Kyle Dzapo — Notes for Flutists: A Guide to the Repertoire (Notes for Performers)
(New York: Oxford University Press, 2016)
One major area of concern for us at Flute Journal, particularly in the area of Western classical flute performance, is that of repertoire. It is our intention to collect and develop reference material that will provide valuable guidance to both students and performers in this area, with reference to all significant genres. This is a significant component of music pedagogy, although, for maximum value, it needs to be linked to direct guidance in the performance of key pieces in the repertoire.
Now along comes an excellent book that will provide a cornerstone in the literature, while providing primarily the first of these essential components. Dr. Kyle Dzapo’s new book, Notes for Flutists: A Guide to the Repertoire, is the inaugural volume in the Oxford University Press Notes for Performers series for which she serves as Series Editor. Dr. Dzapo, Professor of Music at Bradley University in Peoria, IL., inspired by her teachers, among them Tom Nyfenger and Walfrid Kujala, has devoted her career to becoming a “complete musician,” i.e. a scholar and teacher as well as a performer. This excellent book is a result of this overall vision. Described by the publishers as offering “important historical and analytical information about three dozen of the best-known pieces written for the instrument. Its contextual and theoretical insights make it an indispensable resource for professional, amateur, and student flutists.”
The table of contents reveals the list of works she has selected to list and to examine. The complete listing will be made available as a separate item, but, in brief, she places them in several historical categories: Baroque Monuments, Enlightenment Gems, Romantic Favorites, Belle-Époque Legacies of the Conservatoire, Heralds of a New Era, Twentieth-Century Concertos, Mid-Century Solo and Chamber Masterpieces and American Contributions. Within each period she has tried to identify the best-known works for solo flute, flute with keyboard and flute with orchestra. She states: “The selection of pieces is admittedly a subjective one,” particularly when she had to select only one, for example, Bach sonata or partita, (she chose the B minor sonata), or Mozart concerto (she chose the G major K. 313). And so on.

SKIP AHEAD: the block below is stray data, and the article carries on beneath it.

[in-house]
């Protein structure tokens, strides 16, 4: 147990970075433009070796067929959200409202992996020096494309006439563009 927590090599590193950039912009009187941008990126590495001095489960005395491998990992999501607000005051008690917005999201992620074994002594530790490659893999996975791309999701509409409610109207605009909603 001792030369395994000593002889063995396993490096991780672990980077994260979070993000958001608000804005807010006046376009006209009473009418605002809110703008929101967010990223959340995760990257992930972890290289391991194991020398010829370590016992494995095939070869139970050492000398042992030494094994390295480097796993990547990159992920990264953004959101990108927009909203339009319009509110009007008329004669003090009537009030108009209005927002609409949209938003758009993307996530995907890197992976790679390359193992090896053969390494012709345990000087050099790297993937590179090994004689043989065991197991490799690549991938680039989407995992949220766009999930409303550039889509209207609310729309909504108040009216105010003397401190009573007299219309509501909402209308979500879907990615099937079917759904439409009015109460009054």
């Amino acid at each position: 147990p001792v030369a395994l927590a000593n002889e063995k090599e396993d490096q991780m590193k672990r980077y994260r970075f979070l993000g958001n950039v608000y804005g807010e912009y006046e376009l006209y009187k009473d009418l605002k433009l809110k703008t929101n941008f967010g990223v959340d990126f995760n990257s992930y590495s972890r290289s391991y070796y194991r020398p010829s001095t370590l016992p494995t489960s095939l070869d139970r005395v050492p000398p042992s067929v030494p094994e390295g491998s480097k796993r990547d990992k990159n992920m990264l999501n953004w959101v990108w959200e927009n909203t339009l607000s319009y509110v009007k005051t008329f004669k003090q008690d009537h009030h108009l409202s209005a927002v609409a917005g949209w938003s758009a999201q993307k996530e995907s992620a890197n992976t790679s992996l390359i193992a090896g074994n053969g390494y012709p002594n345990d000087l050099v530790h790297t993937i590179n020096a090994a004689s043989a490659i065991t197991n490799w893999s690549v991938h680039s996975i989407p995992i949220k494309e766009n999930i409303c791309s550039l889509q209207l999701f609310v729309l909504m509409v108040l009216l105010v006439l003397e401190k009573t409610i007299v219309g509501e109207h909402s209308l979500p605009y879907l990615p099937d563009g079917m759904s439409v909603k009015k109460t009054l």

For each of these works, Dzapo only has space for six or seven pages of material, but she manages to pack a wealth of biographical and historical material into each section, along with, in many cases, detailed analysis of the piece. I think it is true that that many teachers find that their students need to be encouraged to broaden their historical and intellectual understanding of the pieces they practice in order to master their subtleties of performance.
(Teachers: I would be most interested to hear your responses to this. Please contact us!)
Dzapo does not go attempt to go further than this, into the actual direction and molding of ideal performance of each piece; this aspect belongs in the realm of live — or recorded — instruction. It can, however, can be much enhanced when the student is well prepared.
This thoughtful and carefully researched book will prove to be an essential component of this process, “a starting point for connecting performance studies with scholarship,” while also proving of great interest to seasoned performers and music historians. It certainly belongs in the library of every conservatory and music school, particularly where flutists are trained, but even if not, this work is rewarding reading for anyone interested in music.
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